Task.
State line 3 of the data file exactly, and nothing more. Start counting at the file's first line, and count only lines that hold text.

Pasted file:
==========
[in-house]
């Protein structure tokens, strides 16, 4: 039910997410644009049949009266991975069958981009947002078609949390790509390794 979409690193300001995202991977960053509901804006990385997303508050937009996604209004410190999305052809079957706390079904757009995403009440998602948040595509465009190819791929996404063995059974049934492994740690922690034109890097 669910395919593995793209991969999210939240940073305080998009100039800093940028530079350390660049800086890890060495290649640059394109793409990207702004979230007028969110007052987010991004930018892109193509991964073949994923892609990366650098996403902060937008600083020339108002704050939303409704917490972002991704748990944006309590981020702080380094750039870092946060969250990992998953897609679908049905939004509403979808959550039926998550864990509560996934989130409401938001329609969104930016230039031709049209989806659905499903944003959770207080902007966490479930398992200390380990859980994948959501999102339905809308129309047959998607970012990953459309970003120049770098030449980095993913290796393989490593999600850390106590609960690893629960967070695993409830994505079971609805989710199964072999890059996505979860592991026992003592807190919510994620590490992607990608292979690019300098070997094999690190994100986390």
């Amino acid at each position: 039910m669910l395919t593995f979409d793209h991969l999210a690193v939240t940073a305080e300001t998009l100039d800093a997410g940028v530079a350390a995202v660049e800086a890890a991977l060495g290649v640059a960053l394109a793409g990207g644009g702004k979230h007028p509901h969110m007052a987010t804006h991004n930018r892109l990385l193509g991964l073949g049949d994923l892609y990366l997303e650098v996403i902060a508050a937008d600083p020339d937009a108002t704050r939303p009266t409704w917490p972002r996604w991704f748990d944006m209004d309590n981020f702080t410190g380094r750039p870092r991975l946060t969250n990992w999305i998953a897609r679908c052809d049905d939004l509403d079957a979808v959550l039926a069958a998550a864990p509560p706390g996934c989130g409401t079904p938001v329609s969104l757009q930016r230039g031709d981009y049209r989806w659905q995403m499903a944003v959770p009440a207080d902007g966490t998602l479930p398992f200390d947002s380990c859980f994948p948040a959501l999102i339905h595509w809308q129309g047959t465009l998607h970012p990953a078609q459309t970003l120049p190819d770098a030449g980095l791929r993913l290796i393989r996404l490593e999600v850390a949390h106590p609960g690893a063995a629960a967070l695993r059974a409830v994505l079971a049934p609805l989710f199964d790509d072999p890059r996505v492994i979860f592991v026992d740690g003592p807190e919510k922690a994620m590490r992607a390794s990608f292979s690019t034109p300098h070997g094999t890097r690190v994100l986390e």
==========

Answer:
């Amino acid at each position: 039910m669910l395919t593995f979409d793209h991969l999210a690193v939240t940073a305080e300001t998009l100039d800093a997410g940028v530079a350390a995202v660049e800086a890890a991977l060495g290649v640059a960053l394109a793409g990207g644009g702004k979230h007028p509901h969110m007052a987010t804006h991004n930018r892109l990385l193509g991964l073949g049949d994923l892609y990366l997303e650098v996403i902060a508050a937008d600083p020339d937009a108002t704050r939303p009266t409704w917490p972002r996604w991704f748990d944006m209004d309590n981020f702080t410190g380094r750039p870092r991975l946060t969250n990992w999305i998953a897609r679908c052809d049905d939004l509403d079957a979808v959550l039926a069958a998550a864990p509560p706390g996934c989130g409401t079904p938001v329609s969104l757009q930016r230039g031709d981009y049209r989806w659905q995403m499903a944003v959770p009440a207080d902007g966490t998602l479930p398992f200390d947002s380990c859980f994948p948040a959501l999102i339905h595509w809308q129309g047959t465009l998607h970012p990953a078609q459309t970003l120049p190819d770098a030449g980095l791929r993913l290796i393989r996404l490593e999600v850390a949390h106590p609960g690893a063995a629960a967070l695993r059974a409830v994505l079971a049934p609805l989710f199964d790509d072999p890059r996505v492994i979860f592991v026992d740690g003592p807190e919510k922690a994620m590490r992607a390794s990608f292979s690019t034109p300098h070997g094999t890097r690190v994100l986390e």